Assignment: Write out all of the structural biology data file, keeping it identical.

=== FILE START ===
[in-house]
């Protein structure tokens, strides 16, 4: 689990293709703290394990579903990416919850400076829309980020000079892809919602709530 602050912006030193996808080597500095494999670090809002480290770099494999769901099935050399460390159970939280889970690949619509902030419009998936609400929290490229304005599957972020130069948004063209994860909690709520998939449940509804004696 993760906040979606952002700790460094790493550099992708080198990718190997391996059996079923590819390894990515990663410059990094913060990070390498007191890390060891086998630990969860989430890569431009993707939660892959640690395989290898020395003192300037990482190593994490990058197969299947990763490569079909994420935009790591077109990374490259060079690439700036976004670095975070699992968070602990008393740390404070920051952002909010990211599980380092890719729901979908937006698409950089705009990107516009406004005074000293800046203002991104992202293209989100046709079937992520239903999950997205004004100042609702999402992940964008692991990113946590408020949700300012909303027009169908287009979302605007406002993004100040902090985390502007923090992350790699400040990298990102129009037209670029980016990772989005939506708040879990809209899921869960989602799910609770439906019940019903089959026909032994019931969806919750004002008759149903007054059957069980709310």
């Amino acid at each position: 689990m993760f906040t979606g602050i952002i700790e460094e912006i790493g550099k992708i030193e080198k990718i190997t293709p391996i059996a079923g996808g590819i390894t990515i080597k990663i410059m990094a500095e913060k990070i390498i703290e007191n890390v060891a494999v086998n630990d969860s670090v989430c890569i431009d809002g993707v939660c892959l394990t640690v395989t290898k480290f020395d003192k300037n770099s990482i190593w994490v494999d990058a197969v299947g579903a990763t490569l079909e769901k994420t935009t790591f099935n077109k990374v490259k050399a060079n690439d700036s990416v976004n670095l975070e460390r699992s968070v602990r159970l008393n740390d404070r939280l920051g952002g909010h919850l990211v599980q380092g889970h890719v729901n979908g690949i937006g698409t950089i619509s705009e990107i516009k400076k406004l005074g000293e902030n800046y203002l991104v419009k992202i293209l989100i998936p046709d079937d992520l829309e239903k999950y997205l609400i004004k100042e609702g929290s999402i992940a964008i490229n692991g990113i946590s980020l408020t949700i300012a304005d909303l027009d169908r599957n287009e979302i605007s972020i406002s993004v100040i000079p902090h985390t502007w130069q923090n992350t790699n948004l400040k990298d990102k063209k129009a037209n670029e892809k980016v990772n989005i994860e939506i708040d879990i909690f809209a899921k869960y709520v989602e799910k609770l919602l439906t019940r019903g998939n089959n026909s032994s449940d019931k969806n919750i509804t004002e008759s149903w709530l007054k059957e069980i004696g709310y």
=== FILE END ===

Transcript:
[in-house]
């Protein structure tokens, strides 16, 4: 689990293709703290394990579903990416919850400076829309980020000079892809919602709530 602050912006030193996808080597500095494999670090809002480290770099494999769901099935050399460390159970939280889970690949619509902030419009998936609400929290490229304005599957972020130069948004063209994860909690709520998939449940509804004696 993760906040979606952002700790460094790493550099992708080198990718190997391996059996079923590819390894990515990663410059990094913060990070390498007191890390060891086998630990969860989430890569431009993707939660892959640690395989290898020395003192300037990482190593994490990058197969299947990763490569079909994420935009790591077109990374490259060079690439700036976004670095975070699992968070602990008393740390404070920051952002909010990211599980380092890719729901979908937006698409950089705009990107516009406004005074000293800046203002991104992202293209989100046709079937992520239903999950997205004004100042609702999402992940964008692991990113946590408020949700300012909303027009169908287009979302605007406002993004100040902090985390502007923090992350790699400040990298990102129009037209670029980016990772989005939506708040879990809209899921869960989602799910609770439906019940019903089959026909032994019931969806919750004002008759149903007054059957069980709310």
């Amino acid at each position: 689990m993760f906040t979606g602050i952002i700790e460094e912006i790493g550099k992708i030193e080198k990718i190997t293709p391996i059996a079923g996808g590819i390894t990515i080597k990663i410059m990094a500095e913060k990070i390498i703290e007191n890390v060891a494999v086998n630990d969860s670090v989430c890569i431009d809002g993707v939660c892959l394990t640690v395989t290898k480290f020395d003192k300037n770099s990482i190593w994490v494999d990058a197969v299947g579903a990763t490569l079909e769901k994420t935009t790591f099935n077109k990374v490259k050399a060079n690439d700036s990416v976004n670095l975070e460390r699992s968070v602990r159970l008393n740390d404070r939280l920051g952002g909010h919850l990211v599980q380092g889970h890719v729901n979908g690949i937006g698409t950089i619509s705009e990107i516009k400076k406004l005074g000293e902030n800046y203002l991104v419009k992202i293209l989100i998936p046709d079937d992520l829309e239903k999950y997205l609400i004004k100042e609702g929290s999402i992940a964008i490229n692991g990113i946590s980020l408020t949700i300012a304005d909303l027009d169908r599957n287009e979302i605007s972020i406002s993004v100040i000079p902090h985390t502007w130069q923090n992350t790699n948004l400040k990298d990102k063209k129009a037209n670029e892809k980016v990772n989005i994860e939506i708040d879990i909690f809209a899921k869960y709520v989602e799910k609770l919602l439906t019940r019903g998939n089959n026909s032994s449940d019931k969806n919750i509804t004002e008759s149903w709530l007054k059957e069980i004696g709310y």